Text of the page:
Rheinhessen

Vast region with many inferior vineyards - but a few world-class wineries as well

Raumland, Cuvée Katharina Brut, Blanc de Noir

Sparkling wine is very popular in Germany. Very. As a matter of fact, the Germans consume more than a fifth of the world's production of bubbly. The Wine Rambler is a little less addicted, but we are getting more and more into Sekt, as sparkling wine made in Germany is called. We even made it one of our New Year's resolutions to pay more attention to the world of sparkling wine. This is my first contribution, and it was a most pleasant task.

The sparkling wine in question was made by the Raumland winery. Raumland, based in a village with the wonderful name of Flörsheim-Dalsheim in Rhineland-Palatinate, are specialists for sparkling wine, or 'Sekt' as the Germans call it. So much so that some of Germany's top estates trust Raumland with producing their sparkling wines for them. Raumland are doing such a good job with this that you can find listings of top German sparkling wines that only contain Raumland Sekt or sparklings produced by Raumland (which is not always mentioned on the label).

Wittmann, Weißer Burgunder trocken "S", 2007

The Wittmann winery recently got a lot of attention from us - and what is not to like? A wine making family with lots of tradition (been in the business since 1663), unafraid to try new things (they went biodynamic five years ago), and, well, more than capable to deliver the thunder to your wine glass. The latest Wittmann in our collection is no exception here, even though it is not entirely without problems.

I opened the bottle of Weißburgunder (Pinot Blanc) because I was looking for a dry wine with a bit of substance to be strong yet delicate enough to go with roast partridge. What I got was almost more than what I bargained for, because this wine is indeed quite strong.

Wittmann, Riesling trocken, 2008

London, so the MetOffice tells us, is about to descend into a snow chaos this night. While this may mean that tomorrow evening it will be time for hearty food with a robust red wine, tonight I felt more like spicy food and so I prepared a stir-fry. I use this simple recipe fairly often, it basically involves frying small bits of chicken breast in butter and then adding chopped peppers, green curry paste and lemon juice - the latter nicely balances the flavours and gives it that nice, fresh kick of acidity. So opening a Riesling seemed like the logical choice, and as the food was not overly spicy I thought I could get away with a dry Riesling. A particular bottle from the Wittmann winery had looked at me in this peculiar way for a couple of weeks now, so the choice was easy.

Wittmann, Westhofener Riesling trocken, 2008

Wittmann needs no introduction, neither in the german wine scene nor on this site. They are well known as one of the leading lights from Rheinhessen, although it's always worth pointing out that they went seriously organic long before that became fashionable. The Westhofener is their mid-range dry Riesling, somewhere in between the single vineyard Große Gewächse and the simpler varietal QbA.

And you couldn't wish for better if, say, a friend had just fried a piece of tuna in a sesame crust for you:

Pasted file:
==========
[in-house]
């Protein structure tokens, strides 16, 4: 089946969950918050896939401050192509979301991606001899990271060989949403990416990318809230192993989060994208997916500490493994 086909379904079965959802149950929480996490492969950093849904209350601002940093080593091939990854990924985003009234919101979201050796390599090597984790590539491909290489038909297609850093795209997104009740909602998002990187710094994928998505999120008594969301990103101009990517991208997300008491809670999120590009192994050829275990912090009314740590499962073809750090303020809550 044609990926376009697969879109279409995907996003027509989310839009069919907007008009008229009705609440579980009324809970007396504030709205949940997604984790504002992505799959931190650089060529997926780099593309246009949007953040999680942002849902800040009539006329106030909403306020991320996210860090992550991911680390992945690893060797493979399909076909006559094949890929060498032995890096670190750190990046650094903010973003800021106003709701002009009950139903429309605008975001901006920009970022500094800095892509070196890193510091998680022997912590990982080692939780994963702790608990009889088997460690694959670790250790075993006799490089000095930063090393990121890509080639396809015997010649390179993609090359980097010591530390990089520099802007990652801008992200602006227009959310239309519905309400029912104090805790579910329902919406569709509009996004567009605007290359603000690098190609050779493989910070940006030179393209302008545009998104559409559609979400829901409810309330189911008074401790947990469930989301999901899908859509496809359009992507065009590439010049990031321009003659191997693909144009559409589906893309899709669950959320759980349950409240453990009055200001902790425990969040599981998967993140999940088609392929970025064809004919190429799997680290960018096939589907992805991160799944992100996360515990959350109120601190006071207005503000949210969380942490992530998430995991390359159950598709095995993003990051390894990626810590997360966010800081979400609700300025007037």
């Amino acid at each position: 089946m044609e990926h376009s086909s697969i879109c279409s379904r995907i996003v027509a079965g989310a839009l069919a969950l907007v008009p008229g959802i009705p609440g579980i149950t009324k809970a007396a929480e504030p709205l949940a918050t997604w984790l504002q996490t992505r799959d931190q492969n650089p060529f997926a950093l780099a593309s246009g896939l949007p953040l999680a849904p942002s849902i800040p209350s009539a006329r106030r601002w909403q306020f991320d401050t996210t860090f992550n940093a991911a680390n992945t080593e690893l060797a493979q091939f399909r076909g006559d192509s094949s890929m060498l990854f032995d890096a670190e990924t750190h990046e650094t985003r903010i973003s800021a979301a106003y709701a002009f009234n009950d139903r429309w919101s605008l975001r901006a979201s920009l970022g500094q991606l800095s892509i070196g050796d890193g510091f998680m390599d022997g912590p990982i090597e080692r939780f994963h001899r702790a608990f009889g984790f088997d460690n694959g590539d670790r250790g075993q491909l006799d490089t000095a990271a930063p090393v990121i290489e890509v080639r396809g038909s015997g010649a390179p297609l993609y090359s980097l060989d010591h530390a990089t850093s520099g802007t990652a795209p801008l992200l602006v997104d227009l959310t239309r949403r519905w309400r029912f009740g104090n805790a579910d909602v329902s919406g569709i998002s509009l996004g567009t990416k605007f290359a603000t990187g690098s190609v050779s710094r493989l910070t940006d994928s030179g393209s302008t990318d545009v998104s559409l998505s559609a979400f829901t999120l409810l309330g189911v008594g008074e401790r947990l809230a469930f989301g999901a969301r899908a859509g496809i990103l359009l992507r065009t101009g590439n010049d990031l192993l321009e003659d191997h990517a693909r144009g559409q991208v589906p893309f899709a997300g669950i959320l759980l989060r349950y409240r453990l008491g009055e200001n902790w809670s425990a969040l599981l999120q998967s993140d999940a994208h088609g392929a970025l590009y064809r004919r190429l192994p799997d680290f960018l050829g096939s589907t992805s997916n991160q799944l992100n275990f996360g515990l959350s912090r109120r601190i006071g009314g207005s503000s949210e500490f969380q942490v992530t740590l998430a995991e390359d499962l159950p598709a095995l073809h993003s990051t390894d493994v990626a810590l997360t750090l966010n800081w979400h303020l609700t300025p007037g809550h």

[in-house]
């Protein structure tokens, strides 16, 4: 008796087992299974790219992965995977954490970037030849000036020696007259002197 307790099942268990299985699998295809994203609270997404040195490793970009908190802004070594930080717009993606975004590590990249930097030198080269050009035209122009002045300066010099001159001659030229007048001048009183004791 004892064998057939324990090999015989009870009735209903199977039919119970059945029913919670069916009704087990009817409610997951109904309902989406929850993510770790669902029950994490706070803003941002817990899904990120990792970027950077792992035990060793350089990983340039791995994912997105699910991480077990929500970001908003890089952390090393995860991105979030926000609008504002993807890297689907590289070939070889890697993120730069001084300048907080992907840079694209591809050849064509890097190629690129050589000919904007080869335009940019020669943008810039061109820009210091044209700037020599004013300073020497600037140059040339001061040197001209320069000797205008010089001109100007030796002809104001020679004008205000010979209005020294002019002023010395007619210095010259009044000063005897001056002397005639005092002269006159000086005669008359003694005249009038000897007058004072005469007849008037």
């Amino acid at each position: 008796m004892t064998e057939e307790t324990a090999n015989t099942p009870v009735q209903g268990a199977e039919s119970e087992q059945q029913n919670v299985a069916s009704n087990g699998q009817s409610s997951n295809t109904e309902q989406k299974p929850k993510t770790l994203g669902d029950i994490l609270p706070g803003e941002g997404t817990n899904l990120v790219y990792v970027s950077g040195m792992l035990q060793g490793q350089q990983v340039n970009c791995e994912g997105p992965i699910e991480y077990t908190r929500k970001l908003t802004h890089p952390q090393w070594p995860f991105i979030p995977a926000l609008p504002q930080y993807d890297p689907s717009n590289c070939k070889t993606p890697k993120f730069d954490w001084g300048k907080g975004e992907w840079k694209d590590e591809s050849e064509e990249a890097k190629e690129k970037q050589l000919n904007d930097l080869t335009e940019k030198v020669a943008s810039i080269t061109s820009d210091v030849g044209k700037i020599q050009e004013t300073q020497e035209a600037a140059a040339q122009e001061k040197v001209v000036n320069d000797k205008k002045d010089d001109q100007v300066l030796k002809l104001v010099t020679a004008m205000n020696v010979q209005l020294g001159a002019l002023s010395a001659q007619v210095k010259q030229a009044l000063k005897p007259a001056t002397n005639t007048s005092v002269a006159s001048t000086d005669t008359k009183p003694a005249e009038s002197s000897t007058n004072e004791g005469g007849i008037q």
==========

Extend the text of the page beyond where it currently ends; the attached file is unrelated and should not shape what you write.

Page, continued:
Deep peachy Riesling fruit, razorlike yet ripe acidity, minerality, a great mixture of fruity power and mineral tension.

Another winner from an estate that seems incapable of making mediocre wine.

Weingut Dr. Heyden, Silvaner trocken, Alte Reben, 2007

The wine rambler continues its Silvaner coverage, today with a specimen from Slovenia - that's right, the Wine Rambler has been looking east lately, more on that soon - and this one here from good old Rheinhessen:

Fairly dark straw colour, not quite golden.
Nose of dried apple slices, but also ripe grapes, a little floral too, making me think, unexpectedly, of Gewürztraminer.
In the mouth it's candied apple again, mature fruit, quite some weight and length, noticeable sweetness, although 5 grams per litre of residual sugar make it legally dry. Very mild acidity.

Wittmann, Grüner Silvaner trocken, 2008

Just one glass. This was my excuse to try this Silvaner. Why just one glass? Well, I have been down with the flu since Thursday night (six days, I know), but earlier tonight I felt well enough to think about having a small (!) treat.

Why a Silvaner, you may ask? First of all it is the year of the Silvaner grape in Germany. Secondly, I was planning to have sage risotto with caramelised apples and roast walnuts, and I wanted to have a light apple-y yet robust wine to go with it. And thirdly, I just had a discussion with Kathryn from Artisan & Vine about natural wines from Germany - and this surely is one. Wittmann is one of the leading German estates and for quite a while now they have been focussing on organic wine. And this Silvaner here, well, it is quite something, for a 'simple' wine.

Subjectivity, Objectivity and a Chardonnay from Rheinhessen

I had a surprisingly charming Chardonnay from one of Rheinhessen's countless family wineries with sunday lunch today (full review). It was recommended via twitter and co-rambler Torsten by German wine guru Mario Scheuermann.

Going on an "objectively" correct ranking like WeinPlus wine guide's 81 points ("Nicht allzu tief. Ordentlicher Abgang"), I wound never have bought it. I can just about see what Scheuermann means by the "lustvolle Subjektivität" (joyful subjectivity) that he would like to see in wine journalism. After emptying the rest of the bottle, I couldn't care less if he plays cards with Runkel's second cousin, or his critical neutrality was impaired in any other way.